Editor’s Note: The following story appeared in the Dec. 6 issue of the Northwest Arkansas Business Journal. “Then & Now” is a profile of a past member of the Business Journal’s Forty Under 40 class.
Rogers attorney Ed McClure said the desire to help others has been a driving factor of his life.
“I want to be known as someone that tried to help people whether they were my clients or not,” he said in a recent interview.
For the past 35 years, McClure, 61, has helped many people through his work at the downtown Rogers law firm
Matthews, Campbell, Rhoads, McClure & Thompson, which launched 45 years ago as a small firm in Lowell. He is one of the firm’s partners among 14 practicing attorneys, and his practice focuses on general, family, corporate and civil law.
McClure is an “A”-rated attorney from the peer ratings of Martindale Hubbell, and he is admitted to practice in Arkansas, Missouri and New York.
Originally from Iowa, McClure graduated from Simpson College in Indianola, Iowa, in 1982. He worked for a year in the Iowa House of Representatives before attending the University of Arkansas School of Law, graduating in 1986.
While in law school, Matthews, Campbell and Rhoads hired McClure as a clerk in 1984. He joined the firm full-time after graduating and worked as an associate attorney for nearly four years before the firm offered him a partnership. He became managing partner in 1996, and the Northwest Arkansas Business Journal included him in its inaugural Forty Under 40 class in 1997.
McClure said his philosophy about his work is to take time and listen to clients. He said it’s a strong-held belief, and COVID made it challenging to achieve.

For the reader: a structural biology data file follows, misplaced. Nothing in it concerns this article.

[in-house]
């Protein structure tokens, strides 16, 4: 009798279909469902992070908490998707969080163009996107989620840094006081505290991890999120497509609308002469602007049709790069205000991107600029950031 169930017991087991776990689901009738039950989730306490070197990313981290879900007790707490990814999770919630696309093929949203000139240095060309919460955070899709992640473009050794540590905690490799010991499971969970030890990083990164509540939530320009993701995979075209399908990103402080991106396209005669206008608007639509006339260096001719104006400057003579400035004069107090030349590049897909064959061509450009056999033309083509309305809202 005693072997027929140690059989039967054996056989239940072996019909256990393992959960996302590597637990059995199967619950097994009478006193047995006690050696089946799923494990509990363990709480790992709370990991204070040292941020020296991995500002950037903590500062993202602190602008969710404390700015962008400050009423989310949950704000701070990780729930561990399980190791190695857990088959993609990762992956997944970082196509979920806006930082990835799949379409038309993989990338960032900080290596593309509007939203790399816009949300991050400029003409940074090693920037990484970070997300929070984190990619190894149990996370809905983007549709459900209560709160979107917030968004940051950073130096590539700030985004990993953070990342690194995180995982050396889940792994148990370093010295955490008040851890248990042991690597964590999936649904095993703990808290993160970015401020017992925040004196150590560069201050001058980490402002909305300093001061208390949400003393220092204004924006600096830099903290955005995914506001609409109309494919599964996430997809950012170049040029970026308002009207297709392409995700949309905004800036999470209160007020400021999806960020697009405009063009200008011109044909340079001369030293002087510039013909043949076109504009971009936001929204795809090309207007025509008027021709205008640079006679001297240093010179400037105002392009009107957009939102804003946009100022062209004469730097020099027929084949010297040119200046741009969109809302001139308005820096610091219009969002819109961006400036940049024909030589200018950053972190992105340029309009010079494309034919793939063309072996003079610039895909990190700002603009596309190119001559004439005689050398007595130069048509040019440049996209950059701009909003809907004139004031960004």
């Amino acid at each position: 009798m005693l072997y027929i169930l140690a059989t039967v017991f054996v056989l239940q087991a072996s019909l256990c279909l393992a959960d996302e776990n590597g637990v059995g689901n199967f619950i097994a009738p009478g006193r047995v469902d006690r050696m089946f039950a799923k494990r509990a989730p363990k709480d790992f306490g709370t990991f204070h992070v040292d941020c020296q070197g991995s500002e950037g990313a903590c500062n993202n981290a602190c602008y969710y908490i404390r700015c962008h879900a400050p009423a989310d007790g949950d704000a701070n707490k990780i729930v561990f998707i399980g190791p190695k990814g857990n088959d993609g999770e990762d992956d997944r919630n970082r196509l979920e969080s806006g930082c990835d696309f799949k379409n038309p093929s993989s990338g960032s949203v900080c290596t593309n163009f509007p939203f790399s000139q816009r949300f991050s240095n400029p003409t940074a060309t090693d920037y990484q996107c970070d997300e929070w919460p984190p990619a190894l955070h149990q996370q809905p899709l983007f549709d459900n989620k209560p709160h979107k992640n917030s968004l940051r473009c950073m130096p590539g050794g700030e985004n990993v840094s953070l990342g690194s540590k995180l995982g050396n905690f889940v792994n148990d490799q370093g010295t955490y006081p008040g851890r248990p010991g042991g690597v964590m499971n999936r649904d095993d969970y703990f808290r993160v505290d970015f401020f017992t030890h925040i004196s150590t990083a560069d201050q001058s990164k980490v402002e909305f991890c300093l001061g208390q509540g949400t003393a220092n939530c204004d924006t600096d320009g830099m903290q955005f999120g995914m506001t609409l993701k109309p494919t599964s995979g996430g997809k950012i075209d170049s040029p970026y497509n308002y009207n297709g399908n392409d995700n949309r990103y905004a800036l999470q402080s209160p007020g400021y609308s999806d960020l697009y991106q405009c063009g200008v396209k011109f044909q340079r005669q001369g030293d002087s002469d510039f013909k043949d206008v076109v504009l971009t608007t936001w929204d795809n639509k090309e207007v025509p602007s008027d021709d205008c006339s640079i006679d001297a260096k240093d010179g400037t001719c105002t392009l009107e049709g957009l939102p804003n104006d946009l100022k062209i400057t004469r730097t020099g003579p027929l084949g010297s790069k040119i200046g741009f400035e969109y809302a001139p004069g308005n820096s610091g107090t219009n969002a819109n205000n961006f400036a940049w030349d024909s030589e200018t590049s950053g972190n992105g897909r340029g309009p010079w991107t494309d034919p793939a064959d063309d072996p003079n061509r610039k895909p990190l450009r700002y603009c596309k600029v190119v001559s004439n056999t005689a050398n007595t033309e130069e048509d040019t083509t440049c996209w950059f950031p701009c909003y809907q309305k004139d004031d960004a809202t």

“They [clients] all have different concerns, and some have fears because they don’t know what it means to create a will or why you need to create a trust,” he said. “It’s crucial to listen to your clients and take the time to explain things and determine their needs.”
McClure is a familiar figure in Northwest Arkansas’ legal community. He has previously served as Rogers interim municipal judge, as well as on several professional associations, including the Arkansas Bar Association Board of Governors (2000-2003), House of Delegates (1998-2003) and the Benton County Bar Association (president, 1991-1992).
“I really love what I do,” he said. “I have great people at this law firm and an amazing assistant who puts up with me.”
As his career has been successful, McClure has pursued his hobby with equal enthusiasm — writing and acting for theater.
When organizers incorporated the Rogers Little Theater in 1986, the nonprofit group selected McClure as its first president. He was one of a group of 30 who attended the theater’s first organizational meeting, arranged by Kaye Cotton, an official with the Rogers Chamber of Commerce.
RLT today is known as the Arkansas Public Theatre (APT), and McClure’s support is just as devoted. He has served more terms as president of Northwest Arkansas’ only all-volunteer community theater, and there are few people, if any, who have appeared in or directed more of its productions.
“It’s something my wife and I enjoy doing together, and our son is in New York. And that’s what he does. It’s just a part of us,” said McClure, who serves on APT’s executive committee as the art director. “Many of the folks involved in Arkansas Public Theatre are part of my circle of friends; we go to church together. They’re just good people. Being a volunteer organization, we’re all working for the same thing and trying to reach the same goal, and that is to produce high-quality theatre that can be transformative in our community.”
The Arkansas PBS Foundation, which helps fundraise and coordinate volunteers for Arkansas PBS, the statewide public media network, elected McClure to its board of directors earlier this year. He’s also a member of the city of Rogers’ historic district commission and public art commission.
When asked what his advice to aspiring attorneys would be, McClure said to find a mentor, work harder than everybody else and never stop learning.
“And don’t be afraid to learn from attorneys you have cases against, even in a zealously contested matter,” he said. “Be respectful and cordial and understand you can disagree without being disagreeable. There is so much of that now, and we don’t have to be that way.”